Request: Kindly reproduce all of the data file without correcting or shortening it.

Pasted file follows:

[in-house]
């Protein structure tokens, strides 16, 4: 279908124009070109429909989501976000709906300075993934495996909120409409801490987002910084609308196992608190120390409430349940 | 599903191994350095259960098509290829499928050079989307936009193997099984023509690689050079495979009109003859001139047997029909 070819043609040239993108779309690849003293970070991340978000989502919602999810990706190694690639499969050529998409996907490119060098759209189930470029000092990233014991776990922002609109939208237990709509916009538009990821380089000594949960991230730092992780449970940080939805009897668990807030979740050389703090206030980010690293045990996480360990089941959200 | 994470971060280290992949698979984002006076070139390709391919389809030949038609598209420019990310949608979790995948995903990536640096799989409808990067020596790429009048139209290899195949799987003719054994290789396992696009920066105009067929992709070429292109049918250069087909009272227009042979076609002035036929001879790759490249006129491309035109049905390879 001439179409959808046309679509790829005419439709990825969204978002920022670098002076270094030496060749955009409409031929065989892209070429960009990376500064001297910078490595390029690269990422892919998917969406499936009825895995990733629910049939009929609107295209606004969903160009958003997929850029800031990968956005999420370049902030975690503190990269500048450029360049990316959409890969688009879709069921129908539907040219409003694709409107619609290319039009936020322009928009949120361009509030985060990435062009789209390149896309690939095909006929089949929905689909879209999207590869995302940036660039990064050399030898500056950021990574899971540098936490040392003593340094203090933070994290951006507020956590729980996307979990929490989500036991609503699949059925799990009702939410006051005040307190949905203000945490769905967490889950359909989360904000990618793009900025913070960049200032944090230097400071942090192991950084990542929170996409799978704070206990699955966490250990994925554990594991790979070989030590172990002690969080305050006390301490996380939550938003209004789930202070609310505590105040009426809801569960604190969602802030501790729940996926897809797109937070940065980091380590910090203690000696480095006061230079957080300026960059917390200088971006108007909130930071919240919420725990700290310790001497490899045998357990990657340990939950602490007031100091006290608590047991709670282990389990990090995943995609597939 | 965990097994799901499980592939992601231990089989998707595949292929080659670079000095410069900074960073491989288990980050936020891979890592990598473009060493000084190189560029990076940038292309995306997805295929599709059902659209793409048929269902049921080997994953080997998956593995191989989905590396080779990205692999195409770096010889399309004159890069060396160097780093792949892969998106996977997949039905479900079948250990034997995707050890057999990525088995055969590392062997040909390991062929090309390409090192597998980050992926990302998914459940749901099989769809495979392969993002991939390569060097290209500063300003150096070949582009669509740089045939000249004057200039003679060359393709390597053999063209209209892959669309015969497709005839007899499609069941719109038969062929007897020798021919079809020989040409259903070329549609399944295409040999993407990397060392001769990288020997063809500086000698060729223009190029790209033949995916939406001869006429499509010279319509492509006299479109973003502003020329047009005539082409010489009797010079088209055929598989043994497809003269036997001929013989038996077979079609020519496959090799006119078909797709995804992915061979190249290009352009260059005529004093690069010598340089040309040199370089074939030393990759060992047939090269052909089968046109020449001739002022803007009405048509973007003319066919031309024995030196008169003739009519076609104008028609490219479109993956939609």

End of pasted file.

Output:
[in-house]
């Protein structure tokens, strides 16, 4: 279908124009070109429909989501976000709906300075993934495996909120409409801490987002910084609308196992608190120390409430349940 | 599903191994350095259960098509290829499928050079989307936009193997099984023509690689050079495979009109003859001139047997029909 070819043609040239993108779309690849003293970070991340978000989502919602999810990706190694690639499969050529998409996907490119060098759209189930470029000092990233014991776990922002609109939208237990709509916009538009990821380089000594949960991230730092992780449970940080939805009897668990807030979740050389703090206030980010690293045990996480360990089941959200 | 994470971060280290992949698979984002006076070139390709391919389809030949038609598209420019990310949608979790995948995903990536640096799989409808990067020596790429009048139209290899195949799987003719054994290789396992696009920066105009067929992709070429292109049918250069087909009272227009042979076609002035036929001879790759490249006129491309035109049905390879 001439179409959808046309679509790829005419439709990825969204978002920022670098002076270094030496060749955009409409031929065989892209070429960009990376500064001297910078490595390029690269990422892919998917969406499936009825895995990733629910049939009929609107295209606004969903160009958003997929850029800031990968956005999420370049902030975690503190990269500048450029360049990316959409890969688009879709069921129908539907040219409003694709409107619609290319039009936020322009928009949120361009509030985060990435062009789209390149896309690939095909006929089949929905689909879209999207590869995302940036660039990064050399030898500056950021990574899971540098936490040392003593340094203090933070994290951006507020956590729980996307979990929490989500036991609503699949059925799990009702939410006051005040307190949905203000945490769905967490889950359909989360904000990618793009900025913070960049200032944090230097400071942090192991950084990542929170996409799978704070206990699955966490250990994925554990594991790979070989030590172990002690969080305050006390301490996380939550938003209004789930202070609310505590105040009426809801569960604190969602802030501790729940996926897809797109937070940065980091380590910090203690000696480095006061230079957080300026960059917390200088971006108007909130930071919240919420725990700290310790001497490899045998357990990657340990939950602490007031100091006290608590047991709670282990389990990090995943995609597939 | 965990097994799901499980592939992601231990089989998707595949292929080659670079000095410069900074960073491989288990980050936020891979890592990598473009060493000084190189560029990076940038292309995306997805295929599709059902659209793409048929269902049921080997994953080997998956593995191989989905590396080779990205692999195409770096010889399309004159890069060396160097780093792949892969998106996977997949039905479900079948250990034997995707050890057999990525088995055969590392062997040909390991062929090309390409090192597998980050992926990302998914459940749901099989769809495979392969993002991939390569060097290209500063300003150096070949582009669509740089045939000249004057200039003679060359393709390597053999063209209209892959669309015969497709005839007899499609069941719109038969062929007897020798021919079809020989040409259903070329549609399944295409040999993407990397060392001769990288020997063809500086000698060729223009190029790209033949995916939406001869006429499509010279319509492509006299479109973003502003020329047009005539082409010489009797010079088209055929598989043994497809003269036997001929013989038996077979079609020519496959090799006119078909797709995804992915061979190249290009352009260059005529004093690069010598340089040309040199370089074939030393990759060992047939090269052909089968046109020449001739002022803007009405048509973007003319066919031309024995030196008169003739009519076609104008028609490219479109993956939609």